Actor Richard Dreyfuss decided to share his thoughts about the Academy of Motion Picture Arts and Sciences’ updated diversity and inclusion standards. In an interview on PBS’ “Firing Line With Margaret Hoover,” the Oscar winner explained his line of reasoning:
“They make me vomit. It’s an art. No one should be telling me as an artist that I have to give in to the latest, most current idea of what morality is. What are we risking? Are we really risking hurting people’s feelings? You can’t legislate that. You have to let life be life. I’m sorry, I don’t think there is a minority or majority in the country that has to be catered to like that.”
The changes he’s referring to begin in 2024 when movies will have to fulfill certain diversity requirements in order to be eligible for the best picture award. These guidelines include having at least one actor from an underrepresented racial or ethnic group having a significant role or the story must focus on women, a racial group, LGBTQ people or disabled people.
Of course, Dreyfuss didn’t stop there. He went on to inexplicably defend blackface, mentioning Laurence Olivier’s performance in the 1965 feature “Othello” in which the white English actor portrayed the Black lead character. “He played a Black man brilliantly. Am I being told that I will never have a chance to play a Black man?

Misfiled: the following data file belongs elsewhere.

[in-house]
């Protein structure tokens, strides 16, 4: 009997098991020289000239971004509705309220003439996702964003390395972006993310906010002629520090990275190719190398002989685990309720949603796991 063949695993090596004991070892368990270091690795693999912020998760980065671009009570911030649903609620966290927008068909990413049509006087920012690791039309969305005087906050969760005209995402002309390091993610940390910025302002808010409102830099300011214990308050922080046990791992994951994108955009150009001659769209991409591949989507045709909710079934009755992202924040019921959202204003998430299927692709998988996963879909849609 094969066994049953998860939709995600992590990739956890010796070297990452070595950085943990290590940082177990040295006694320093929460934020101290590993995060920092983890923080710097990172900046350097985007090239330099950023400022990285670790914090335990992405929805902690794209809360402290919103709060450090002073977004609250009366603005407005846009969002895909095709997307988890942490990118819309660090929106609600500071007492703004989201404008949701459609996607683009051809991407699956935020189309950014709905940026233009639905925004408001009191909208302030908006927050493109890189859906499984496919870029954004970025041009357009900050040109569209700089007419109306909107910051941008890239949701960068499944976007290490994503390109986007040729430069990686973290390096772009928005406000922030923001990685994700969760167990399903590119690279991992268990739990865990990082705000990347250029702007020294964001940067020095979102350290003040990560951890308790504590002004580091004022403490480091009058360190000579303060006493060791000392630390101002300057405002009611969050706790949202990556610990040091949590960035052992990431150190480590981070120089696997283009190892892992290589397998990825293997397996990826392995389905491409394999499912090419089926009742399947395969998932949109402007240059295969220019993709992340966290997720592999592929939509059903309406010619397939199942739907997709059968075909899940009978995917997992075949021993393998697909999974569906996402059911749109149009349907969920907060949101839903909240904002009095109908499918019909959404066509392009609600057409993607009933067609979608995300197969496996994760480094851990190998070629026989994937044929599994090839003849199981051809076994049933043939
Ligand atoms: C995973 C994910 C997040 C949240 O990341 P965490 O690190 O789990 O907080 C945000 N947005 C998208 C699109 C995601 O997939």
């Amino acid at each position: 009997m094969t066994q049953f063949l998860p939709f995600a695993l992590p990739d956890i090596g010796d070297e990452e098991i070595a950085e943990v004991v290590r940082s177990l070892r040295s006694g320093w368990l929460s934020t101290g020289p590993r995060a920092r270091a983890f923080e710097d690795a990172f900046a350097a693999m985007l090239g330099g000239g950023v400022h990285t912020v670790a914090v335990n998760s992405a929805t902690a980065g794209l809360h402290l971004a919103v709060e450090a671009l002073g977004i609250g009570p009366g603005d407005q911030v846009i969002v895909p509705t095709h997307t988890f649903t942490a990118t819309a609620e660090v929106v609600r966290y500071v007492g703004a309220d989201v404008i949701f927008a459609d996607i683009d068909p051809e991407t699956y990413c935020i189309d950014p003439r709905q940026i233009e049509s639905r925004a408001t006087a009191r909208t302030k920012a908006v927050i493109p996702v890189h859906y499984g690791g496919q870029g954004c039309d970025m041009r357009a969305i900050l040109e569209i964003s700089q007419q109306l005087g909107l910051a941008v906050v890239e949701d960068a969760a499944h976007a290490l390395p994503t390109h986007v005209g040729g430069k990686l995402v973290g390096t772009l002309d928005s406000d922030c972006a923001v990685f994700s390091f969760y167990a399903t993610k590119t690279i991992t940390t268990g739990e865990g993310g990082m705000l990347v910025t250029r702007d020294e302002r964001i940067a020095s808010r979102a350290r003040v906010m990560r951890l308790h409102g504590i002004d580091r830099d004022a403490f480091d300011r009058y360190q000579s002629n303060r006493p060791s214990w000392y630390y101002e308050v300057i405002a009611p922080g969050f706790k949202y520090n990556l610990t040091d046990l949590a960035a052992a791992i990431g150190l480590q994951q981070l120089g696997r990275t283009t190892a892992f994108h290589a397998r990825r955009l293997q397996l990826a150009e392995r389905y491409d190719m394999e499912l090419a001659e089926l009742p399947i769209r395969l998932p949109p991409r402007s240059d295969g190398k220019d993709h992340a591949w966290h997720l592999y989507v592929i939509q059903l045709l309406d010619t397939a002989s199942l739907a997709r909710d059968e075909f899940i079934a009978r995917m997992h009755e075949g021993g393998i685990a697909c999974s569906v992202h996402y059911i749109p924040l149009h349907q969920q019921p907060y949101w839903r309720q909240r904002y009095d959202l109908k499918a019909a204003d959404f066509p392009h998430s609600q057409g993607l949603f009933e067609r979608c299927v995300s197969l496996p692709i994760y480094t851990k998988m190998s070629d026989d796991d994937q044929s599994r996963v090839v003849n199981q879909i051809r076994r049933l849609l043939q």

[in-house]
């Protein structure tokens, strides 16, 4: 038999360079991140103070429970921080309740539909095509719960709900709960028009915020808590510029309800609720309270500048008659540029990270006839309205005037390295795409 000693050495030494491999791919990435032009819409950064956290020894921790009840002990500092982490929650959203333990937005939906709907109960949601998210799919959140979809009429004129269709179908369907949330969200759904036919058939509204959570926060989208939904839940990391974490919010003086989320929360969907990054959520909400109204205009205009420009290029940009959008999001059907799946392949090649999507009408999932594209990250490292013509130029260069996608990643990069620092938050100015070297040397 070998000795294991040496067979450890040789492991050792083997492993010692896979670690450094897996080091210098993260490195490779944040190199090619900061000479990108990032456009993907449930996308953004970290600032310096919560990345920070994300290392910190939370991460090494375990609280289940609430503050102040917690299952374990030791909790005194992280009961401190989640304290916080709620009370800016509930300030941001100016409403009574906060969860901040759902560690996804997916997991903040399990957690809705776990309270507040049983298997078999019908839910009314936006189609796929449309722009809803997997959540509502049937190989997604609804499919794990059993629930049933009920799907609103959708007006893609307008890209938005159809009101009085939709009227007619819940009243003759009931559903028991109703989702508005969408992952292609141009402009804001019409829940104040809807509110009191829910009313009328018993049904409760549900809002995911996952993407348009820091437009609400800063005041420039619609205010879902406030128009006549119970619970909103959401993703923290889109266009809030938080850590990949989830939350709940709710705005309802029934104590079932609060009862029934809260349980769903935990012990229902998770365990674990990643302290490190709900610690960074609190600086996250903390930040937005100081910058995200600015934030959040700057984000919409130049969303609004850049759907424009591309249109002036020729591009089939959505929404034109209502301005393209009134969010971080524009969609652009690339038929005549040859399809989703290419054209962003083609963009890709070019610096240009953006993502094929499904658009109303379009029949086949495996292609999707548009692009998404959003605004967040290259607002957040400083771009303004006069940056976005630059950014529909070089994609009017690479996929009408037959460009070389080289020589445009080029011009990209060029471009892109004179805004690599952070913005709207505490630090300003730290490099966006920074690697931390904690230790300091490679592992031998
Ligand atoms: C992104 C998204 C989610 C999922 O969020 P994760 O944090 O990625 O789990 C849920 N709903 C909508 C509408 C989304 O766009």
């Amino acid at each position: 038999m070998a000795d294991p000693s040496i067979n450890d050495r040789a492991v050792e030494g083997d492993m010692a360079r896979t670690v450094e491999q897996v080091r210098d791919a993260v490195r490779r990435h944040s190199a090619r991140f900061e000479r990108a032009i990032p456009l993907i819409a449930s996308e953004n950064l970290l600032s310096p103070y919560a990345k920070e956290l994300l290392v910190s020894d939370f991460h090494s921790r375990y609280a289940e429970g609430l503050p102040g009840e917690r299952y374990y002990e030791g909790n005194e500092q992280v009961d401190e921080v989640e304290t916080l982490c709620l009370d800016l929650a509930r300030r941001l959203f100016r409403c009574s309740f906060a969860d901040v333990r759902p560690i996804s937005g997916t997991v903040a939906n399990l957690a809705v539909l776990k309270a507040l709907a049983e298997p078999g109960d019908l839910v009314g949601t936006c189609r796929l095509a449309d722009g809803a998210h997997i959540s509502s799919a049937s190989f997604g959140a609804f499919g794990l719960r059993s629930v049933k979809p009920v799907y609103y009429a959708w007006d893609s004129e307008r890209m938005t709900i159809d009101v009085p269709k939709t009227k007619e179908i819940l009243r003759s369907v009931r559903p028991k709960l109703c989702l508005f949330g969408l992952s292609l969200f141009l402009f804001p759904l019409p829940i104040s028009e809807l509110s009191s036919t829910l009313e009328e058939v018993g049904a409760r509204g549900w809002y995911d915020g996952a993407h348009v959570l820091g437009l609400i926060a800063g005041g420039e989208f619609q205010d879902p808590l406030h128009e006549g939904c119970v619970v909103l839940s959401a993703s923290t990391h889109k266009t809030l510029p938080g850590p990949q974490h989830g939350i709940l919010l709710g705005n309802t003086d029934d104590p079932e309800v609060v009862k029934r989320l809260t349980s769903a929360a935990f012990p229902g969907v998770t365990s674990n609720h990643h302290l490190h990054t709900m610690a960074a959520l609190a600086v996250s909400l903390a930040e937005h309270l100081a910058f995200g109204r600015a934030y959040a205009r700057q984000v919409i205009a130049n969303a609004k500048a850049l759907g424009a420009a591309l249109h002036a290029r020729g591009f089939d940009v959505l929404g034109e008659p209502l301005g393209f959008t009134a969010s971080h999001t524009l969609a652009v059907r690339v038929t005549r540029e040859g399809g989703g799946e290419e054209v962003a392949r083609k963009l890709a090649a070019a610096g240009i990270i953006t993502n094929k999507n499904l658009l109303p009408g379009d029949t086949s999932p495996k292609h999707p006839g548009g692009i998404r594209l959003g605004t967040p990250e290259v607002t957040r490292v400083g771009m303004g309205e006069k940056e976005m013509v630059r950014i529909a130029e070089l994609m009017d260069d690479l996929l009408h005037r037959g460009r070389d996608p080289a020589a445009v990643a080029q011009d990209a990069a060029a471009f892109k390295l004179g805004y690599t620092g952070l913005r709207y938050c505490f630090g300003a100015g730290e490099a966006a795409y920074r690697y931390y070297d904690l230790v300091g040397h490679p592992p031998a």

“Is someone else being told that if they’re not Jewish, they shouldn’t play [in] ‘The Merchant of Venice’? Are we crazy?” Dreyfuss stated. “This is so patronizing. It’s so thoughtless and treating people like children.” I’m not sure why Dreyfuss’ hopes of playing a Black man are dashed when Hollywood literally caters to white men in lead roles.
What he represents is a fear of change that would disempower white people, which isn’t even a real thing. Sadly, the actor’s reiteration of white supremacist rhetoric is deeply embedded in the entertainment industry—and it’ll take more than updated diversity standards to fix it.